Karen Huyghe, director of communications for Bloomfield Hills Schools, said “BHS hired an Administrator of Public Safety, Patrick Sidge, who is a retired police sergeant with an extensive law enforcement background and as a school liaison officer. Sidge will work in collaboration with district and school administration to review and establish appropriate guidelines, procedures, and plans to ensure safe and secure schools. Among other responsibilities, Sidge will regularly review and update the district’s Emergency Operations Plans (EOP), work with our technology team to manage security camera systems, and serve as the district’s liaison to work collaboratively with local law enforcement partners.”


She said Sidge has extensive training as a school resource officer, training in non-violent crisis intervention, Safe Schools, FEMA preparedness for educational facilities, critical incident preparedness/response for K-12 students, and ALICE training. Both Bloomfield Hills and Birmingham Schools utilize ALICE – Alert, Lockdown, Inform, Counter, Evacuate – in conjunction with Bloomfield Township, Birmingham, West Bloomfield and Beverly Hills police. Huyghe said all staff and students have been trained to the ALICE protocols over the course of the 2022-23 school year.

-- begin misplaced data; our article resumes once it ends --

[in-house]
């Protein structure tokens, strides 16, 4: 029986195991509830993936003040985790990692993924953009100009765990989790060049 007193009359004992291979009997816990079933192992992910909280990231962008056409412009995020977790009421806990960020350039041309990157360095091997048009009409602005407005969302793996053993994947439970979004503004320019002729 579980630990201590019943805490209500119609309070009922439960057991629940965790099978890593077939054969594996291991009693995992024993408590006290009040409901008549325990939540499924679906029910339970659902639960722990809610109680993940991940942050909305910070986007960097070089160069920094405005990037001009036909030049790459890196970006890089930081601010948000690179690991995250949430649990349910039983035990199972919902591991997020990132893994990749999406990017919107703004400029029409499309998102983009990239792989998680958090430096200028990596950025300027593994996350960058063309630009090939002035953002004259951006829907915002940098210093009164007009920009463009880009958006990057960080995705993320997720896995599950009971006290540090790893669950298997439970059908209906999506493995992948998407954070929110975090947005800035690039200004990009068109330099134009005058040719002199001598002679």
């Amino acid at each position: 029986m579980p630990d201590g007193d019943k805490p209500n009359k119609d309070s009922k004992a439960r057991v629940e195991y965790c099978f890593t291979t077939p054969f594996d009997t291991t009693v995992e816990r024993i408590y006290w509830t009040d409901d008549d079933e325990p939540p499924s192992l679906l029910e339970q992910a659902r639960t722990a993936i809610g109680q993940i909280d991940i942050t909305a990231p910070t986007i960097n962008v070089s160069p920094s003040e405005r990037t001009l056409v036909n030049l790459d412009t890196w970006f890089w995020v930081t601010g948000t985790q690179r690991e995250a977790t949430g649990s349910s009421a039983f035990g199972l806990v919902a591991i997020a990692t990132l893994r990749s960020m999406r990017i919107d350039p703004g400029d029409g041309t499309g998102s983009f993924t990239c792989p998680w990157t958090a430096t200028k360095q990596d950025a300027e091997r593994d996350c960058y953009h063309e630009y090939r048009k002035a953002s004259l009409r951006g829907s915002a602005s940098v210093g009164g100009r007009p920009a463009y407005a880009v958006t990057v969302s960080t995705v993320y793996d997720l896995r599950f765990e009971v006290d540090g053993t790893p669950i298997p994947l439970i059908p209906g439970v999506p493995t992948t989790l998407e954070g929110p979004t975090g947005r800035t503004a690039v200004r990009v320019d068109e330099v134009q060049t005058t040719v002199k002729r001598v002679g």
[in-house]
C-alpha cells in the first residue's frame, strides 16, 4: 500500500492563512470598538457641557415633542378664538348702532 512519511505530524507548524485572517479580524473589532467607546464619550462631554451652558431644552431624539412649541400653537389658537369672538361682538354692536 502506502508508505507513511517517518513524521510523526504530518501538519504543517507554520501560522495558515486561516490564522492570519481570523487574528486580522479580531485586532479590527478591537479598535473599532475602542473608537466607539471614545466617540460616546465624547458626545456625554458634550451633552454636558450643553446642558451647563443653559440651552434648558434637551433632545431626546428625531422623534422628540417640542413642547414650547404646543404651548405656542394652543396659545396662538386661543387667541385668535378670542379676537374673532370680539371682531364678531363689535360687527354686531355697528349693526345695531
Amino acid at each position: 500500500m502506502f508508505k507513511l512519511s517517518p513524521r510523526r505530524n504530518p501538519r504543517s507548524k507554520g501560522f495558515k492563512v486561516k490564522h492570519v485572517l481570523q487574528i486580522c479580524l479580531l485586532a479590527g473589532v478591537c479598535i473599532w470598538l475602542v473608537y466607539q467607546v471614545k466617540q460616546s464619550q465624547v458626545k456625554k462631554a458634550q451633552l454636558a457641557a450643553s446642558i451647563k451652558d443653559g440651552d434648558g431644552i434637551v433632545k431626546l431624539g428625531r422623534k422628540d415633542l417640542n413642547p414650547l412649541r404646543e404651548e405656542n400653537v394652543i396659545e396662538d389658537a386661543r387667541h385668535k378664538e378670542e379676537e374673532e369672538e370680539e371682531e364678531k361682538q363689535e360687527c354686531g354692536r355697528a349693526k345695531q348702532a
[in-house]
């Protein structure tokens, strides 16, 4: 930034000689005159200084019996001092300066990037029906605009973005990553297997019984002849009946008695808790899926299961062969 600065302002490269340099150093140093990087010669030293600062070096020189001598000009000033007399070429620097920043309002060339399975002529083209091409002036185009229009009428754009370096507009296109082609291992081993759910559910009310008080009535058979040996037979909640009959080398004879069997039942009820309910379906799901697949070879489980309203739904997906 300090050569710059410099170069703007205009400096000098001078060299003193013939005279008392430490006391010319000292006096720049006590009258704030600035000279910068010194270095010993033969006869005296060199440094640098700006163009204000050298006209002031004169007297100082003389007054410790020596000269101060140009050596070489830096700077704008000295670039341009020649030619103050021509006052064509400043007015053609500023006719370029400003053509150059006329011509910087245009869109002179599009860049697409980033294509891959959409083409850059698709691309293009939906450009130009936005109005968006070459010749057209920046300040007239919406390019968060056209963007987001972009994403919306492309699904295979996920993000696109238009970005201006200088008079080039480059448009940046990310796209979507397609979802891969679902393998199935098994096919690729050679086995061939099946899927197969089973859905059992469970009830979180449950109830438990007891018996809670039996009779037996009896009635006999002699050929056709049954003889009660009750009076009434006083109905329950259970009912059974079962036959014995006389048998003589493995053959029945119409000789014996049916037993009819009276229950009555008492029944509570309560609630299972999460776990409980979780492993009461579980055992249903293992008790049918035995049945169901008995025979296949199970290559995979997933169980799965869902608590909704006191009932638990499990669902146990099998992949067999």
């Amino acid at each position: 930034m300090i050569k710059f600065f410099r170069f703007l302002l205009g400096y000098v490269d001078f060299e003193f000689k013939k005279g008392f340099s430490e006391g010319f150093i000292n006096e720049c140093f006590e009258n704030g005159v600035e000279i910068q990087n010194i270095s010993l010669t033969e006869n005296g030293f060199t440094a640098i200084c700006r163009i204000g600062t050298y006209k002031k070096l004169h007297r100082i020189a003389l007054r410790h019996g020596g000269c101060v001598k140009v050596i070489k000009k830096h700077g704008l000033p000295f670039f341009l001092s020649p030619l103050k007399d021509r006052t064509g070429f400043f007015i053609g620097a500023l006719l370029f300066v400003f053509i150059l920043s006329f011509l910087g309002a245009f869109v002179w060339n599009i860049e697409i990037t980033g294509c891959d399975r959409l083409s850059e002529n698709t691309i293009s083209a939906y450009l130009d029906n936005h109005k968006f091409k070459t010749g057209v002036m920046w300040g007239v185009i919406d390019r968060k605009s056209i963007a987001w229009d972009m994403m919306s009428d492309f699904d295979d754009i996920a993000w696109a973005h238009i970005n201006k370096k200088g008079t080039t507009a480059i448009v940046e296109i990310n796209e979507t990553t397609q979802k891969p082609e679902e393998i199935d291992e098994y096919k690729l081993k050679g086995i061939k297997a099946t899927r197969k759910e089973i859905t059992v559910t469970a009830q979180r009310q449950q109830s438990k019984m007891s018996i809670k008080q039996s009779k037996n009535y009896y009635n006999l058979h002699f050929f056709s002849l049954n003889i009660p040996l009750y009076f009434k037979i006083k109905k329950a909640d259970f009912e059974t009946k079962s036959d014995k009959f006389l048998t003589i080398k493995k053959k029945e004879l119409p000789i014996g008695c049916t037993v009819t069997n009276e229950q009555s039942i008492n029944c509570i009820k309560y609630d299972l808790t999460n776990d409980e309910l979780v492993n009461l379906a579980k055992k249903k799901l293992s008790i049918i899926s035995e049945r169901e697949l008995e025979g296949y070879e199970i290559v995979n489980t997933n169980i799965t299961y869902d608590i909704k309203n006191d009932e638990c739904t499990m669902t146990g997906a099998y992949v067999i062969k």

“The lesson we learned from Columbine is don't wait to go in. The lesson we learned from Sandy Hook was don't hide in bathrooms, because there's no escape route, and we're sitting ducks. Oxford – we learned that the ALICE protocols worked,” said Aaron Morandini, district director of security for Birmingham Public Schools. “We saw the classroom lockdowns worked, students escaped through windows – it prevented him (the shooter) from getting other students or teachers.


“I've been around a long time and done a lot of training, and you never know what works, and hopefully you never need to use your training, but we saw it really worked,” Morandini noted.


Morandini said his position in Birmingham is a new one, created last year out of a recommendation from a security audit to be a liaison between local law enforcement and the district. Previously, he worked for the Dearborn Police Department, most recently as a school liaison officer, where his specialty was in training. “ALICE is very well known – I'm a big proponent of it. ALICE offers a lot of options for student and teachers. Unlike in a fire, each situation is different. It's difficult as adults, because lockdowns are new to us and it causes anxiety. But it's not as hard on students.”